Tuesday Tips: Breaking Down The Backhand

A closer look at the components of the game's most essential throw

The backhand throw is the most popular throwing style in disc golf, one that allows you to gain the most distance while throwing with the least effort. The key to a successful backhand is to first understand the mechanics, then develop the muscle memory in order to complete the shot repeatedly.

In order to throw a great backhand you must first understand each part of the motion required for the shot. Here are the main components of a backhand throw that are necessary for a smooth flight. For optimal reading, scroll down and work your way up alongside the graphic:

Follow Through – Once the disc is released, you must finish the throw by completely following through with your arm and body. Without proper follow through you will lose distance and have a greater chance of injury.

Hit Point – The hit point is hard to describe. I first learned the term “the hit” in a Dave Feldberg video, and I’ve continued to refer to it as that. In short, it is when you release the disc. But more importantly, it is the point in the throw when you are exerting all the power generated from the reachback and pull through — when you “hit” forward and propel your disc out of your hand.

Straight Line – The disc must be pulled through in a straight line. The straight line should go from the launch point, across your body, and then toward your target. Your shoulders must be able to rotate to allow the disc to remain on the line.

Launch Point – The launch point is the point in the throw when the disc is reached all the way back and your body is ready to begin pulling through.



A mechanically sound, repeatable technique is another key for backhand success. With the throw itself happening so fast, it is difficult to comprehend exactly what your body needs to do in order to throw a better shot, but here are four key areas of the backhand motion you can focus on while practicing your form.

  1. Reach Back – Pull your reach back away from your body to allow for a consistent release point. A full reach back translates into maximum distance, while a shorter reach back is great for short, accurate shots. No matter the shot distance, you should always be reaching back on that straight line to keep your pull-through consistent.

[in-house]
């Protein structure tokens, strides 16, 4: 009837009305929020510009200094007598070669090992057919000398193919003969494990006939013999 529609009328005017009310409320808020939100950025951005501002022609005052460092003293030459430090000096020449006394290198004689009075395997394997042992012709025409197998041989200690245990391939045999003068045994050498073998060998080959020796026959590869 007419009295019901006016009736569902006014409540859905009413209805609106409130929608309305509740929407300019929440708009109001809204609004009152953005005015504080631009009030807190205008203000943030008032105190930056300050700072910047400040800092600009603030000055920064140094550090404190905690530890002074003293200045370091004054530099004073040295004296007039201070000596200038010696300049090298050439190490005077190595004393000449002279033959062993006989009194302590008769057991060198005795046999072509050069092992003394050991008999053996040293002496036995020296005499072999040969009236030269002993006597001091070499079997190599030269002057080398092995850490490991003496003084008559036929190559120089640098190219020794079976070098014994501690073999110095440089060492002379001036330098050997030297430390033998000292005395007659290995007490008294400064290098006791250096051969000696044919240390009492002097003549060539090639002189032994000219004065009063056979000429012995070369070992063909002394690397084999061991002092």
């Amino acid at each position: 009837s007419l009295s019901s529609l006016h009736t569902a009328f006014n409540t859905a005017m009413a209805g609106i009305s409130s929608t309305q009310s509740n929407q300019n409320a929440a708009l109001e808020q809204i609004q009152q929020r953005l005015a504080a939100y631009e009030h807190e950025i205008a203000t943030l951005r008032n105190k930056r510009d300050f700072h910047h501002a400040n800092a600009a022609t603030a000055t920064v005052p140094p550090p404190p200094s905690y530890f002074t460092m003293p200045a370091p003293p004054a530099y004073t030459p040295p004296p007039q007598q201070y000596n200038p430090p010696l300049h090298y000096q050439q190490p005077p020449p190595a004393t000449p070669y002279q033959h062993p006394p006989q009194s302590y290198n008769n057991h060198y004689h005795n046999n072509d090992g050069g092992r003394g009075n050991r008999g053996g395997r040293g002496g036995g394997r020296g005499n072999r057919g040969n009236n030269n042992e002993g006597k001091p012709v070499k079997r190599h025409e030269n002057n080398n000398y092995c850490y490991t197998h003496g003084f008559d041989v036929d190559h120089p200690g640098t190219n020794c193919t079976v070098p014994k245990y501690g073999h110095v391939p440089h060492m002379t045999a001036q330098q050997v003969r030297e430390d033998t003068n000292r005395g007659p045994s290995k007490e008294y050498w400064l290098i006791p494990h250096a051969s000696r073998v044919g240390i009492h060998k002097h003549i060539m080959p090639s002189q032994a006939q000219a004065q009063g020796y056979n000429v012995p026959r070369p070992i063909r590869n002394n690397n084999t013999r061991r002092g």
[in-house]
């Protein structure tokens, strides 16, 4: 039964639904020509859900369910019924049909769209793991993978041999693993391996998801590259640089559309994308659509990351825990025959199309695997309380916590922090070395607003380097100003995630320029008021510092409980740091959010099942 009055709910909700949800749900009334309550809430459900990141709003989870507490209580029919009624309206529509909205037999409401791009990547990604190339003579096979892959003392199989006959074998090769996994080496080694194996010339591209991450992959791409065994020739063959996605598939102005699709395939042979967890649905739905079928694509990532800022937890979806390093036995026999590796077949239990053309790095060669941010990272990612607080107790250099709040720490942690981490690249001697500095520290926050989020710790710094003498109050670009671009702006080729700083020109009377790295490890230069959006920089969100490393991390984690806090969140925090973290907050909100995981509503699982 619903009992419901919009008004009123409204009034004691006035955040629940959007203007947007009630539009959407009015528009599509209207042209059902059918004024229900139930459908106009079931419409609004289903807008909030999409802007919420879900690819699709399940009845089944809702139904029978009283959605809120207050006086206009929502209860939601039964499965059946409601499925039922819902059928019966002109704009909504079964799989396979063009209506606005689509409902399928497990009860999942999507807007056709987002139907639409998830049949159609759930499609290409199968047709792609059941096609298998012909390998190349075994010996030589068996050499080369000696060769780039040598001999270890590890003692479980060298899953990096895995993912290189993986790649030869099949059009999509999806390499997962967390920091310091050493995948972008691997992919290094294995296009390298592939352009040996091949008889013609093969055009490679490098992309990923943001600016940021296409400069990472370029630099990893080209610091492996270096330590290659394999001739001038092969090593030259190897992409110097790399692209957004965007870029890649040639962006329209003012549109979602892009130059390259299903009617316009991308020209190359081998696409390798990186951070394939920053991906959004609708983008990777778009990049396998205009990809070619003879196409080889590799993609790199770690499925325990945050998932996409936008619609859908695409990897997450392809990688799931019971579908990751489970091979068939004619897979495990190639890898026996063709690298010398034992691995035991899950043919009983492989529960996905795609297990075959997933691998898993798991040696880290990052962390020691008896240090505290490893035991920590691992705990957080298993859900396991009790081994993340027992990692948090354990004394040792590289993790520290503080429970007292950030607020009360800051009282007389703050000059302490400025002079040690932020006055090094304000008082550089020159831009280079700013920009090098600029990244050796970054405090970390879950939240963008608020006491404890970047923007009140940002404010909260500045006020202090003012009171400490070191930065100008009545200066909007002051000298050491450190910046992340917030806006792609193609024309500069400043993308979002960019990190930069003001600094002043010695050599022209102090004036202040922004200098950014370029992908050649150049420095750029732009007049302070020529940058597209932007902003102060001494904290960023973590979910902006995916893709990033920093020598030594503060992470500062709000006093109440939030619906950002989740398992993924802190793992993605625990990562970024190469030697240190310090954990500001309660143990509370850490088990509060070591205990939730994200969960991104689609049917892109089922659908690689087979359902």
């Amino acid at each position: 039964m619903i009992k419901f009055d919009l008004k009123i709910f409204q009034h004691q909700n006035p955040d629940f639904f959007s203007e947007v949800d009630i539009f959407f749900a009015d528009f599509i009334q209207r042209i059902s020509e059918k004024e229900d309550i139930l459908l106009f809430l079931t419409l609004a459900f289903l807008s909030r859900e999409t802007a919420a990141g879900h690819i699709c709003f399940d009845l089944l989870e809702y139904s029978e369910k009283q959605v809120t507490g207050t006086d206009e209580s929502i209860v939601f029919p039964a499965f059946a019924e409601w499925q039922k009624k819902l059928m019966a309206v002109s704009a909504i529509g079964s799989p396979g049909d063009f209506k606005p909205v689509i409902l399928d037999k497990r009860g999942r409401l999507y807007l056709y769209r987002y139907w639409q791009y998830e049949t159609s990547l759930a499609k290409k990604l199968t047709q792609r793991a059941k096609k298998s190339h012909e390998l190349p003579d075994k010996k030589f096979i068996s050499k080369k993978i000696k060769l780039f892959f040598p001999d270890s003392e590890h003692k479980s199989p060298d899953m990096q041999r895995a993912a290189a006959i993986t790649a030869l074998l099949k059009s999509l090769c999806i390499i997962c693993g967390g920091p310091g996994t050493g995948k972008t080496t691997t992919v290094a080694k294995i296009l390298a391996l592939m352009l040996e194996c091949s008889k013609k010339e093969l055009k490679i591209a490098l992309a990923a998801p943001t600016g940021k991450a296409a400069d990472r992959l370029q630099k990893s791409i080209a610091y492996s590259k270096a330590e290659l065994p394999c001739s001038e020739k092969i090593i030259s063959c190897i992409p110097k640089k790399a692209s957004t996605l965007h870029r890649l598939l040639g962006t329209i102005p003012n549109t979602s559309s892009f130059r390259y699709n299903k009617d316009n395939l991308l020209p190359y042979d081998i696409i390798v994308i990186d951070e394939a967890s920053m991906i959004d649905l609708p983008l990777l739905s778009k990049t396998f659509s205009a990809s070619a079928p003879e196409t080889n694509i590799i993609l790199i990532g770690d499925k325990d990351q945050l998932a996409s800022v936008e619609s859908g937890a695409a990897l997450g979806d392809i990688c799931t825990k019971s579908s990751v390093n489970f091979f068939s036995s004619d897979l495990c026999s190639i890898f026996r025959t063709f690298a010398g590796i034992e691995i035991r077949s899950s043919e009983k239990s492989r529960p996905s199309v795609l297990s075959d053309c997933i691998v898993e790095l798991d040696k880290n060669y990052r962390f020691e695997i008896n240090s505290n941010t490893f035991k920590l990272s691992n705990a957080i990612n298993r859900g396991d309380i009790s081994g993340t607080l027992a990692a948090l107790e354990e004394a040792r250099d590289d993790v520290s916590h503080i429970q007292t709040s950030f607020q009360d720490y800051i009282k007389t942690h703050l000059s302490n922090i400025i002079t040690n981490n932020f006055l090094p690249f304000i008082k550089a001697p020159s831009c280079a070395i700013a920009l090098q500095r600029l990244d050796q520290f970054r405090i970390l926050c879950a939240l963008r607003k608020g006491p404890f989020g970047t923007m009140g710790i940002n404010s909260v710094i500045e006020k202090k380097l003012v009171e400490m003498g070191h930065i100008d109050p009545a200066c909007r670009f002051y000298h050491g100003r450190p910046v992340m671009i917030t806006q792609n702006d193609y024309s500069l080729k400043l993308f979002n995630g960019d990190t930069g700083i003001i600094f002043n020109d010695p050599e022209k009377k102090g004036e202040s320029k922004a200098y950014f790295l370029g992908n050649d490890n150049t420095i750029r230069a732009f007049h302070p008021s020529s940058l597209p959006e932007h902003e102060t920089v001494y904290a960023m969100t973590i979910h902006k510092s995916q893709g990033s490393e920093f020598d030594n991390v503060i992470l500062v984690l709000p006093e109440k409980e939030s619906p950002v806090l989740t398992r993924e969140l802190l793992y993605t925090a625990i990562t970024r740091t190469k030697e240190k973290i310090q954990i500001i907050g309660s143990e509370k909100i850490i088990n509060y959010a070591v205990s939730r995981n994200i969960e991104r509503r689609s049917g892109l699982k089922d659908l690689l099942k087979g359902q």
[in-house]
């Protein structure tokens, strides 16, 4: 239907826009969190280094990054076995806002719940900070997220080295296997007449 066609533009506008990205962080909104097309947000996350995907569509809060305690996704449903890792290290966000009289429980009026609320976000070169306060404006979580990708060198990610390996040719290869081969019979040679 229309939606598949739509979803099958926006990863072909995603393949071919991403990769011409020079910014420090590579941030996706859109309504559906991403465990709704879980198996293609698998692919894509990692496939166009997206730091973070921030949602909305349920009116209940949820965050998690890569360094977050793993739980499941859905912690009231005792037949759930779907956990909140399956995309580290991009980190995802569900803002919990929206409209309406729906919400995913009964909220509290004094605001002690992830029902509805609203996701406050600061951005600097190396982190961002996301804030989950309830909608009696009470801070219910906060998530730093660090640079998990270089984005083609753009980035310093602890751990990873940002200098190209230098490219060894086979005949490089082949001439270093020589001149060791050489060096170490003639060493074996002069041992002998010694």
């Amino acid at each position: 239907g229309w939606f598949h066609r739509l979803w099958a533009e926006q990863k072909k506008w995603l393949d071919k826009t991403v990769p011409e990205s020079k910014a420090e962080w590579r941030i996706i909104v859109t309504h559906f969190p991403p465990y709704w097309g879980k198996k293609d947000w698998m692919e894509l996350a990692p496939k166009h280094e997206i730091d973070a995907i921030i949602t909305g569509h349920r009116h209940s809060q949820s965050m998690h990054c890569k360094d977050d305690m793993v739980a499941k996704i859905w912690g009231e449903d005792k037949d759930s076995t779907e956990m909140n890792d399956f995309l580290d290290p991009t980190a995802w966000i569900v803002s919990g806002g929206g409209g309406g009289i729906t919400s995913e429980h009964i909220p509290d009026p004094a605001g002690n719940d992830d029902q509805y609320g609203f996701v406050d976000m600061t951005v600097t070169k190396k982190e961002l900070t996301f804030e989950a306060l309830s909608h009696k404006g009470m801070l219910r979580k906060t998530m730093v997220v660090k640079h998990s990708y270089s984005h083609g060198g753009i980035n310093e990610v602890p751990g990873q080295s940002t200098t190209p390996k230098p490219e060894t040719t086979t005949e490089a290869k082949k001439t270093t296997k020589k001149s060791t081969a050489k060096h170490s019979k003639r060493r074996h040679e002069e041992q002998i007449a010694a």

1. Look Back – Your head should slightly look back and turn away from your target when reaching back. This allows your shoulders to rotate and your arm to pull straight backwards. Without looking back and rotating your shoulders, you are prone to rounding, which leads to inconsistent release points.
  1. Lock Hips – Your hips need to stay locked throughout the reach back and as you are pulling the disc through. Your hips shouldn’t open until you are releasing the disc. This explosion of opening your hips and bringing the disc forward, with correct timing, gives you effortless distance and control.
  1. Plant Foot – With a run-up, your plant foot should “plant” when you are at the peak of your reachback. First, this should mean your weight is mostly on your back leg as you are reaching back. Second, you can quickly shift your weight forward, pull the disc through, and rotate on your plant foot. Having consistent timing with your reachback and plant foot allows you to have greater consistency and control on your shots.

As stated previously, with how fast your body is moving while throwing, it can be tough to focus on all the different moving parts at once. With that in mind, don’t try and analyze your entire throw every time you practice. Instead, focus on one section of the motion per practice session and you will begin to see the improvements on the course.

  1. Matthew Norton
    Matthew Norton

    Matthew Norton is an avid disc golfer and graphic designer currently residing in Charlotte, North Carolina.


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